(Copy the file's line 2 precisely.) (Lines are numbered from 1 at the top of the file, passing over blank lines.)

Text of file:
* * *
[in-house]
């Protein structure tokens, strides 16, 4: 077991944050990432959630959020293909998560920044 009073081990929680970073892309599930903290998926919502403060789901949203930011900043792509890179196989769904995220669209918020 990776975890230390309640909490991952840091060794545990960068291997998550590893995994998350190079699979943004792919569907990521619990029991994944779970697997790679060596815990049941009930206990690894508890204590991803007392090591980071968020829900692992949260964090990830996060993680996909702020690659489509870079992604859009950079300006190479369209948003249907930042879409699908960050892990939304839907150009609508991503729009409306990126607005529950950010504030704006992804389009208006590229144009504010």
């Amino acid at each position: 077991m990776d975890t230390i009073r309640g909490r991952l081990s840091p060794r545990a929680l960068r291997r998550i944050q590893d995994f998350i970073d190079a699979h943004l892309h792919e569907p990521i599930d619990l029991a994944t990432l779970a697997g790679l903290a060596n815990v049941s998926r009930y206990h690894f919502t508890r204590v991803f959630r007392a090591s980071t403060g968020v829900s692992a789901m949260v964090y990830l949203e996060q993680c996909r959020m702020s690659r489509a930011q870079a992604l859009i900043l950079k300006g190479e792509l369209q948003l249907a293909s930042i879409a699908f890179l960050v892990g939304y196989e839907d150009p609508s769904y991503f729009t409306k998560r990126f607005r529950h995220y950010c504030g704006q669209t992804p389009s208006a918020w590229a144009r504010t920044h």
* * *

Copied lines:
């Protein structure tokens, strides 16, 4: 077991944050990432959630959020293909998560920044 009073081990929680970073892309599930903290998926919502403060789901949203930011900043792509890179196989769904995220669209918020 990776975890230390309640909490991952840091060794545990960068291997998550590893995994998350190079699979943004792919569907990521619990029991994944779970697997790679060596815990049941009930206990690894508890204590991803007392090591980071968020829900692992949260964090990830996060993680996909702020690659489509870079992604859009950079300006190479369209948003249907930042879409699908960050892990939304839907150009609508991503729009409306990126607005529950950010504030704006992804389009208006590229144009504010």